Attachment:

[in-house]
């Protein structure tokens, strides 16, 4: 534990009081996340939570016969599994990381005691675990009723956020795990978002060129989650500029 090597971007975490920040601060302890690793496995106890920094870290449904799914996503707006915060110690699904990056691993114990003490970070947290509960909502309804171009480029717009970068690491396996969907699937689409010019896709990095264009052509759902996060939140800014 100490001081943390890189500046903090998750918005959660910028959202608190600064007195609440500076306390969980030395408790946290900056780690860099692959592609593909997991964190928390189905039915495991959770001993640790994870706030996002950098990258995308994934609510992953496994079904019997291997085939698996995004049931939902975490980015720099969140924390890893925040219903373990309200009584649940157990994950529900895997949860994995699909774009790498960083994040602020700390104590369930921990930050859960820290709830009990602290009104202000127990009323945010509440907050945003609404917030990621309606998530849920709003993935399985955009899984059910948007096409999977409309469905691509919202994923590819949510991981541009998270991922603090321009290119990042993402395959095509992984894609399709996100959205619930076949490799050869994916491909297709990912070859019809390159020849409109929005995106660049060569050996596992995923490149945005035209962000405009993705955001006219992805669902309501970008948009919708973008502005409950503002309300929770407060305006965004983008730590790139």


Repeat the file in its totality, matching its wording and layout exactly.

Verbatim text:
[in-house]
């Protein structure tokens, strides 16, 4: 534990009081996340939570016969599994990381005691675990009723956020795990978002060129989650500029 090597971007975490920040601060302890690793496995106890920094870290449904799914996503707006915060110690699904990056691993114990003490970070947290509960909502309804171009480029717009970068690491396996969907699937689409010019896709990095264009052509759902996060939140800014 100490001081943390890189500046903090998750918005959660910028959202608190600064007195609440500076306390969980030395408790946290900056780690860099692959592609593909997991964190928390189905039915495991959770001993640790994870706030996002950098990258995308994934609510992953496994079904019997291997085939698996995004049931939902975490980015720099969140924390890893925040219903373990309200009584649940157990994950529900895997949860994995699909774009790498960083994040602020700390104590369930921990930050859960820290709830009990602290009104202000127990009323945010509440907050945003609404917030990621309606998530849920709003993935399985955009899984059910948007096409999977409309469905691509919202994923590819949510991981541009998270991922603090321009290119990042993402395959095509992984894609399709996100959205619930076949490799050869994916491909297709990912070859019809390159020849409109929005995106660049060569050996596992995923490149945005035209962000405009993705955001006219992805669902309501970008948009919708973008502005409950503002309300929770407060305006965004983008730590790139």